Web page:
The idea that the country’s workforce development system can do more with less is pure fantasy. Current federal investments barely cover lower-touch services, such as placing people into jobs and helping them with their resumes. Investing in skills building, continuing education, and program evaluation — not to mention expanding these programs to serve many more people than they do today — will require an investment from the federal government. The Trump administration needs to embrace these investments if it is serious about helping workers gain the skills they need to be competitive in the labor force.

The administration should also modernize the Pell Grant program in order to put the country’s largest source of human capital development funds to work for the nation’s lesser-skilled workers. The federal government should update the program’s rules to make it easier for workers to receive financial aid for non-credit, short-term training programs. This policy change will spur the development and expansion of innovative programs at community colleges across the nation that can produce workers with the skills that employers need to grow their businesses.

In addition, federal regulations should require states to issue combined WIOA and TANF workforce development plans, rather than isolating TANF recipients from skills-building opportunities. This will allow more welfare recipients to build marketable skills and break out of the cycle of poverty. Finally, Congress should reauthorize and reform the Perkins Act — an issue which has bipartisan support. Reforms should include loosening funding restrictions to allow more investment in promising work-based learning initiatives like the nationally-recognized P-TECH model and aligning CTE programs with WIOA performance measures, which incentivize curricula that meet real employer demand.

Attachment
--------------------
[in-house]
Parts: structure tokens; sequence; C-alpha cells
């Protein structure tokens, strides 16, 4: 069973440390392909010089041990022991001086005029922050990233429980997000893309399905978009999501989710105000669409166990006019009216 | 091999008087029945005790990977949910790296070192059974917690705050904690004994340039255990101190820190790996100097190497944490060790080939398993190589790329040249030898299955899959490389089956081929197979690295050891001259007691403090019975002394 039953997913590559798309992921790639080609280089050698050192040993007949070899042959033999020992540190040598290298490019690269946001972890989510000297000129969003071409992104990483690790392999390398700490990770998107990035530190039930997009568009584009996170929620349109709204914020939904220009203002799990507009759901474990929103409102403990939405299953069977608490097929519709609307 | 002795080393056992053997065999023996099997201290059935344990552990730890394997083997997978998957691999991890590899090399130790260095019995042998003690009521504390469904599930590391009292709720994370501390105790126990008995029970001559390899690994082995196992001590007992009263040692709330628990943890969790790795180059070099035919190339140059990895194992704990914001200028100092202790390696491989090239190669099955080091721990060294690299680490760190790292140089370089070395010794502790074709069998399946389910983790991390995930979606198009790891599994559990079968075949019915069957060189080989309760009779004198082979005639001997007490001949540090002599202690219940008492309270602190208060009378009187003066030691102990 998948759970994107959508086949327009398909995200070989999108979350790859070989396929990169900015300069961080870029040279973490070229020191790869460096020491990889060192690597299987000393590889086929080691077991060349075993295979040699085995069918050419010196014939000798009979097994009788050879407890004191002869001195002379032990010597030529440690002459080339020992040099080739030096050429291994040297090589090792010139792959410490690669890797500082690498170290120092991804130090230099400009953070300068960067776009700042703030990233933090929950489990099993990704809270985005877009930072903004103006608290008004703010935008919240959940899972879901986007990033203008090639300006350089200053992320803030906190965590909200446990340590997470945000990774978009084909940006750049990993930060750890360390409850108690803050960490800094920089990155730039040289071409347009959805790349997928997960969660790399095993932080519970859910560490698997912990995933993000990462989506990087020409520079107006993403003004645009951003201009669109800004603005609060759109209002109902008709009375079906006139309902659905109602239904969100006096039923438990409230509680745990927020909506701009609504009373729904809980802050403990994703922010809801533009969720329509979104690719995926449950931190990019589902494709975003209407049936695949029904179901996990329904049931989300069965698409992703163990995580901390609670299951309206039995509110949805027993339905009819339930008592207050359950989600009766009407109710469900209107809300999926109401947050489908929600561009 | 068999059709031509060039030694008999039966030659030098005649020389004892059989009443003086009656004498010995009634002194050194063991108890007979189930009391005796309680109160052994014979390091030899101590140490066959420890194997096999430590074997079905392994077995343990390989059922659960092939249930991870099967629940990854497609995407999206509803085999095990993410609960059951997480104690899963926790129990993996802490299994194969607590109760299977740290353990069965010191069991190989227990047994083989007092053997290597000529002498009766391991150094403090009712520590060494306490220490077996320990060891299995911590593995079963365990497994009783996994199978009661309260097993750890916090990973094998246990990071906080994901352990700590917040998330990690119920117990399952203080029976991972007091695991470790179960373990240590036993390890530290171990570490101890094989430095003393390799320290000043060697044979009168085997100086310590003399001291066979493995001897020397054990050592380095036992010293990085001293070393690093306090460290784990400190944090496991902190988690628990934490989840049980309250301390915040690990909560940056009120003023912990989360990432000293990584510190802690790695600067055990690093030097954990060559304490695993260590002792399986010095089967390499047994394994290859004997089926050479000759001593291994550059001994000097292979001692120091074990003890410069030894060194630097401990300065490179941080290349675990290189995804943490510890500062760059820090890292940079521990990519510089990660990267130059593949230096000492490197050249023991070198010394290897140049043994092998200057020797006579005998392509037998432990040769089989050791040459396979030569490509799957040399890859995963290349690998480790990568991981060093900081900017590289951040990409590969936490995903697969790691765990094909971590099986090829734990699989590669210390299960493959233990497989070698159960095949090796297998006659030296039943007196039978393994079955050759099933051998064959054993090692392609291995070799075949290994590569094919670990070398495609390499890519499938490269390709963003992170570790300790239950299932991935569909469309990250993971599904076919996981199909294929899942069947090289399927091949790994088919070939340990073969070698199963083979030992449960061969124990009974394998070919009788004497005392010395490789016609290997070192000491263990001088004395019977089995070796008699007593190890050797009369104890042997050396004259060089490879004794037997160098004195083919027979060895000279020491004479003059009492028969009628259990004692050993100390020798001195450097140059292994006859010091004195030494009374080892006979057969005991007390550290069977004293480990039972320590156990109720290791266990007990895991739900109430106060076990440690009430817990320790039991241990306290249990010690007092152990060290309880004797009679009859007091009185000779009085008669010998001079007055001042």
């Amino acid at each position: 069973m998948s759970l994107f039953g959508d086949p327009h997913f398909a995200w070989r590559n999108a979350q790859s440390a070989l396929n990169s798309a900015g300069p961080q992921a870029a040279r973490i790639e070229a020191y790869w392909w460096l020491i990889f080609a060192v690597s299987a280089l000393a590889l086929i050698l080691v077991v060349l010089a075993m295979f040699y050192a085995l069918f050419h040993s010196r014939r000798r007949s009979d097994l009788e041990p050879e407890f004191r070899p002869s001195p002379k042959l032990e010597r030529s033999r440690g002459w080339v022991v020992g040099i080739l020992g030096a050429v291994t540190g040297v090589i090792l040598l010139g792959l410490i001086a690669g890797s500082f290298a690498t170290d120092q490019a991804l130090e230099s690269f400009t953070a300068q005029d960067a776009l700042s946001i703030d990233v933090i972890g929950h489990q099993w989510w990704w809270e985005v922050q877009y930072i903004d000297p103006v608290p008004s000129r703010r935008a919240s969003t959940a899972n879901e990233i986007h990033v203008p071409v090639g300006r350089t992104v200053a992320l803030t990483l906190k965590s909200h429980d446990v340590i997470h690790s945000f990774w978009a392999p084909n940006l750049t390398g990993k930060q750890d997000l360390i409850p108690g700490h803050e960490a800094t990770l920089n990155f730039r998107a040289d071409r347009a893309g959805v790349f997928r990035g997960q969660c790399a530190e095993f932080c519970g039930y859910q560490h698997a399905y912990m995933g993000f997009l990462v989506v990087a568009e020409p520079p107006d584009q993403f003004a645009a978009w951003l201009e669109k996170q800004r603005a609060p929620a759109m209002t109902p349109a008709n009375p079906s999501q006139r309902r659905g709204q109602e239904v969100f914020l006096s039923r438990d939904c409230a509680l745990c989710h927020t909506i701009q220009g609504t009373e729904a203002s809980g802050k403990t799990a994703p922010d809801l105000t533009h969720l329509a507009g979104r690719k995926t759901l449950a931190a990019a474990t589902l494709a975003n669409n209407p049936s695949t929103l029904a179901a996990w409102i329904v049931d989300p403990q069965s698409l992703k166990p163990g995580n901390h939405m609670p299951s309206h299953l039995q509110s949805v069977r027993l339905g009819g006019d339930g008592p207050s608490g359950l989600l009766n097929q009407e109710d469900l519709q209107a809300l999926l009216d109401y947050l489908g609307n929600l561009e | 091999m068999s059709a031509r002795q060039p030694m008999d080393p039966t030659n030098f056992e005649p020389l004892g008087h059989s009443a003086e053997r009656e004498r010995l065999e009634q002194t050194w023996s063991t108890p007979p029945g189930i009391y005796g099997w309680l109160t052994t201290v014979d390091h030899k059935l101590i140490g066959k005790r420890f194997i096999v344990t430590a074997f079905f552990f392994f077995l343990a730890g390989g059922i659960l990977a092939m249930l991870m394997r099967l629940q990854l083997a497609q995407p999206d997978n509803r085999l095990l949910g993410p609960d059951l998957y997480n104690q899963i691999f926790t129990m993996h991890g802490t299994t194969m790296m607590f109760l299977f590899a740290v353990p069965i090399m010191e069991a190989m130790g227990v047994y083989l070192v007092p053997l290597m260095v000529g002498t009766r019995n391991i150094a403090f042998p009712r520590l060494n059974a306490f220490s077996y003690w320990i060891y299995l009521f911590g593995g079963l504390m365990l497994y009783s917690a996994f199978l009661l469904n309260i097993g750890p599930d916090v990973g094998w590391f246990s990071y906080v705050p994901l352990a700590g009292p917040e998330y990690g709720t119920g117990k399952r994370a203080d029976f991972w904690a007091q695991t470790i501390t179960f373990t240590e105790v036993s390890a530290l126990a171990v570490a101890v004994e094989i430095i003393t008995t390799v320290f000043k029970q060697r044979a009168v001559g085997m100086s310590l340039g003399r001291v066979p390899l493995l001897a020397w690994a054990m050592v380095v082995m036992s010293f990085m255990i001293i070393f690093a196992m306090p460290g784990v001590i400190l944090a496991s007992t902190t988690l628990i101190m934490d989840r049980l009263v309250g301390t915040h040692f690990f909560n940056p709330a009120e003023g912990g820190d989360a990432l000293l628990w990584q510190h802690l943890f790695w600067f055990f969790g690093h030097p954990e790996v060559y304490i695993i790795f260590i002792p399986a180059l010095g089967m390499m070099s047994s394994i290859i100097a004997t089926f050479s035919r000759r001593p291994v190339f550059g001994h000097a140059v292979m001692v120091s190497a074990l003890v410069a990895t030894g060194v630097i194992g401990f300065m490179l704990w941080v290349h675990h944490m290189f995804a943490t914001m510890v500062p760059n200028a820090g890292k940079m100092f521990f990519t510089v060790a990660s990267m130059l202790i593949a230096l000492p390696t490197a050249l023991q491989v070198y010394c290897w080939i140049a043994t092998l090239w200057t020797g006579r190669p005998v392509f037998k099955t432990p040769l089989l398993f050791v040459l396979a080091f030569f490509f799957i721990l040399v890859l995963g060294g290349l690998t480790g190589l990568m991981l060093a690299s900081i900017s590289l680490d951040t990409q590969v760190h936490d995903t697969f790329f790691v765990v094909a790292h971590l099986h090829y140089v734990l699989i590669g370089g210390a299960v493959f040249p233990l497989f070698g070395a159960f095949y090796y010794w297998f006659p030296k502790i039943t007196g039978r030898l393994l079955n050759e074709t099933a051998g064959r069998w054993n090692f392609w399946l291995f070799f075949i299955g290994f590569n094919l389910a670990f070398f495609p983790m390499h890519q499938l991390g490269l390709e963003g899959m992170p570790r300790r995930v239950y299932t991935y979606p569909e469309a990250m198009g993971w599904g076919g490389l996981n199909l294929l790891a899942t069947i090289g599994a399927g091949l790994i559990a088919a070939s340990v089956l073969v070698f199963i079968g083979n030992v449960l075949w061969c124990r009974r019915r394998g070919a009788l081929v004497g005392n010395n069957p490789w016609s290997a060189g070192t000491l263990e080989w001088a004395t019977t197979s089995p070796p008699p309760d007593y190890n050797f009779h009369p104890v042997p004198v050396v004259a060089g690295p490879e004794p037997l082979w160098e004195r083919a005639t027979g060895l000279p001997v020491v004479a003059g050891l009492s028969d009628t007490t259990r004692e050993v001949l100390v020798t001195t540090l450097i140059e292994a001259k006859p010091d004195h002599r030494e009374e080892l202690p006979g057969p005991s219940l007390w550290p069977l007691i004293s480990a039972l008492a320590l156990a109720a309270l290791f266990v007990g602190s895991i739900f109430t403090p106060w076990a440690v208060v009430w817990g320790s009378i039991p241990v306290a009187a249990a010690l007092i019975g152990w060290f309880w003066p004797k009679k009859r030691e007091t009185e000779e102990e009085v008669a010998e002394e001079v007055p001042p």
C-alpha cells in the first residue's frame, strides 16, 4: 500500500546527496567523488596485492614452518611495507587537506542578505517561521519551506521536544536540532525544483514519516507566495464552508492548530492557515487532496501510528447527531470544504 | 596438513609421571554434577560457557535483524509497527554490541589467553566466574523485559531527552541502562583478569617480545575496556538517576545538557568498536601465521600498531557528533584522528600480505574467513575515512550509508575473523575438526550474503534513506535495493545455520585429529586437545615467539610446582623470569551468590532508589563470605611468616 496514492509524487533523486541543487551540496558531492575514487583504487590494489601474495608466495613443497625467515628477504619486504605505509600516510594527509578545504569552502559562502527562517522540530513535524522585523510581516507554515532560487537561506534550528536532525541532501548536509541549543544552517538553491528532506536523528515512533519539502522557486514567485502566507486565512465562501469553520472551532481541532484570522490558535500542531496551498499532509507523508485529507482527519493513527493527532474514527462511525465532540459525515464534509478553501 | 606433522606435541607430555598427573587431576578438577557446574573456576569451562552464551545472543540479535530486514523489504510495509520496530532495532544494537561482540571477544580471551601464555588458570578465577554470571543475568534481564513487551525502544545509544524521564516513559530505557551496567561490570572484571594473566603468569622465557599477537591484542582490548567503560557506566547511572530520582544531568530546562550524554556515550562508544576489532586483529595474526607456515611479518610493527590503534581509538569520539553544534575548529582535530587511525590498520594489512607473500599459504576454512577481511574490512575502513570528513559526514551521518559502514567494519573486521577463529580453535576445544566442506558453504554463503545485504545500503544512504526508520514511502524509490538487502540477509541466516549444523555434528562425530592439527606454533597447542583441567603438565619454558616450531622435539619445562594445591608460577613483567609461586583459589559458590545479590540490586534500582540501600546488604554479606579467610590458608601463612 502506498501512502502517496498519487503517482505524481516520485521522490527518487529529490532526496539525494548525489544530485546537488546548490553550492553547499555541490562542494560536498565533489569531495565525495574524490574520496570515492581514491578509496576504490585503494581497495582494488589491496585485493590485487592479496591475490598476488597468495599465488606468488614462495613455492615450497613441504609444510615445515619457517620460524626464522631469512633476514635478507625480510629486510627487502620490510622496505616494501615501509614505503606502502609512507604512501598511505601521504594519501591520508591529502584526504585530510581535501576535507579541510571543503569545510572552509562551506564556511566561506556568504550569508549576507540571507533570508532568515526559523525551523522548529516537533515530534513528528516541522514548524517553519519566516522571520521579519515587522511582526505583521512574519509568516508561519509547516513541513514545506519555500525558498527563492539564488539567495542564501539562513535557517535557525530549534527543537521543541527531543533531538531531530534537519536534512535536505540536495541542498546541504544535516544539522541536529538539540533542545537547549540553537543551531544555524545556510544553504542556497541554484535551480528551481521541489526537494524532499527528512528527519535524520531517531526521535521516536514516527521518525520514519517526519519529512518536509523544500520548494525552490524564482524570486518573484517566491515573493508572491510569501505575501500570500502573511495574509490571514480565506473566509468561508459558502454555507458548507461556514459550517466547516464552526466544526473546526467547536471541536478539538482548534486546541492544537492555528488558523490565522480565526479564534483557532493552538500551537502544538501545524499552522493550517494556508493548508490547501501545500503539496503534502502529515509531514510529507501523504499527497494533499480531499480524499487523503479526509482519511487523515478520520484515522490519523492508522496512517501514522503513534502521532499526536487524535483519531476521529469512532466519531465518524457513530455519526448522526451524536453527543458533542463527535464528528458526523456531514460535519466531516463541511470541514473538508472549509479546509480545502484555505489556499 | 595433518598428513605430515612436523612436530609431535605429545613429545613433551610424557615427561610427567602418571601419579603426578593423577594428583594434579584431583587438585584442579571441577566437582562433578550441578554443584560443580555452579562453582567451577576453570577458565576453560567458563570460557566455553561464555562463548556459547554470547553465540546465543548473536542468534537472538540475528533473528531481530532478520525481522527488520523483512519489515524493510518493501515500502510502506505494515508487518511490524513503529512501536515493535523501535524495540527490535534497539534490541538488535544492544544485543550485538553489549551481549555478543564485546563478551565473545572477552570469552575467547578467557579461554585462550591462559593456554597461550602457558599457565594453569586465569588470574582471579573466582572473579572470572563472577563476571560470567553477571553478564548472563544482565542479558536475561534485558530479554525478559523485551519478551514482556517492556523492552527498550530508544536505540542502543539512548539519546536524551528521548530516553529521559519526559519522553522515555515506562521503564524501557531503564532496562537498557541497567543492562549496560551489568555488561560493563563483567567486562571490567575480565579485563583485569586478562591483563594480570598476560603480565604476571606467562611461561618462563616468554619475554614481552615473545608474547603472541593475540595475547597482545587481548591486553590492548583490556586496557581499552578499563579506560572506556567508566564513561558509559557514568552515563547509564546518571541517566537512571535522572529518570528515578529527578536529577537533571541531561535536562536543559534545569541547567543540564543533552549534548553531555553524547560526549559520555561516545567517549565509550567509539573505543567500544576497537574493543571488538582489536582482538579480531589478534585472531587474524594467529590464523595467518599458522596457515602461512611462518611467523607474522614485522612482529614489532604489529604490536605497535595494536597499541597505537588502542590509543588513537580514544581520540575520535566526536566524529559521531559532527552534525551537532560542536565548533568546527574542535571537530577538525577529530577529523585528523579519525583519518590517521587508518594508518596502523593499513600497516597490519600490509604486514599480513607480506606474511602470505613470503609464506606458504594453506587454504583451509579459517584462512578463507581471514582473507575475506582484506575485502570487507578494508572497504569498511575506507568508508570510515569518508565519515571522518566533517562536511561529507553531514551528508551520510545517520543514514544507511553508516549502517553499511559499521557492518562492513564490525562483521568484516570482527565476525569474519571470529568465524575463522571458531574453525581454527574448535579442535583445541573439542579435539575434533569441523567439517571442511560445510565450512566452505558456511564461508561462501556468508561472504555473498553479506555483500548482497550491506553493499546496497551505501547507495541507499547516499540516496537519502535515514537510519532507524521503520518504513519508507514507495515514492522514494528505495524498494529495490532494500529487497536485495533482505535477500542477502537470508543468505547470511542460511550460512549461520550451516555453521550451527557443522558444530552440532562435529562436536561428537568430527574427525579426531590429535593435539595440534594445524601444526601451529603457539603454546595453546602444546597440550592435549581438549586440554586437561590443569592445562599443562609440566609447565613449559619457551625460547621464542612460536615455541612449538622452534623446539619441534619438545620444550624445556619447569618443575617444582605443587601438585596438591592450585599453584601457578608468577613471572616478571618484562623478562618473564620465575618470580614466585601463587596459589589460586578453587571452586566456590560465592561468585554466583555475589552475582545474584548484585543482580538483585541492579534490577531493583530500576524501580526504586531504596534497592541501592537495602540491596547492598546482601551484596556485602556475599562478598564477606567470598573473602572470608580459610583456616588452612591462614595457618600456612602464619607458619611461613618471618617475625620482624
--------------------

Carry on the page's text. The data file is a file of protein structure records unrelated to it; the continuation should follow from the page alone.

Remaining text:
By 2020, 65 percent of jobs in the nation will require a postsecondary degree, compared to just 28 percent of jobs in 1973. At the same time, nearly half of those jobs will be accessible to workers with an associate’s degree or specialized certificate. These postsecondary degrees can unlock opportunities in fast-growing occupations — like medical assistants, phlebotomists, HVAC installers, and web developers — that are a big step up from the low-paid jobs available to high school graduates.

In addition, short-term, middle-skill training programs could be a lifeline for workers whose jobs have been offshored or lost to automation.

If Trump wants to be the jobs president, then he needs to be the human capital president. No amount of international trade deal-busting or wholesale deportation of immigrant workers is going to bring back the manufacturing and mining jobs that once provided a path to the middle class. To its credit, the administration is showing signs of recognition that the United States needs a unified workforce vision.

With skills trading higher than ever in the labor market, modernizing the U.S. human capital development system has never been more important. It’s time to start creating a skills-building infrastructure today that will help millions of Americans prosper in the economy of tomorrow. For that, Donald Trump will have to put his investments where his mouth is.

Christian González-Rivera is a senior researcher at the Center for an Urban Future, a nonpartisan policy organization dedicated to reducing inequality, increase economic mobility, and grow the economy.

The views expressed by contributors are their own and are not the views of The Hill.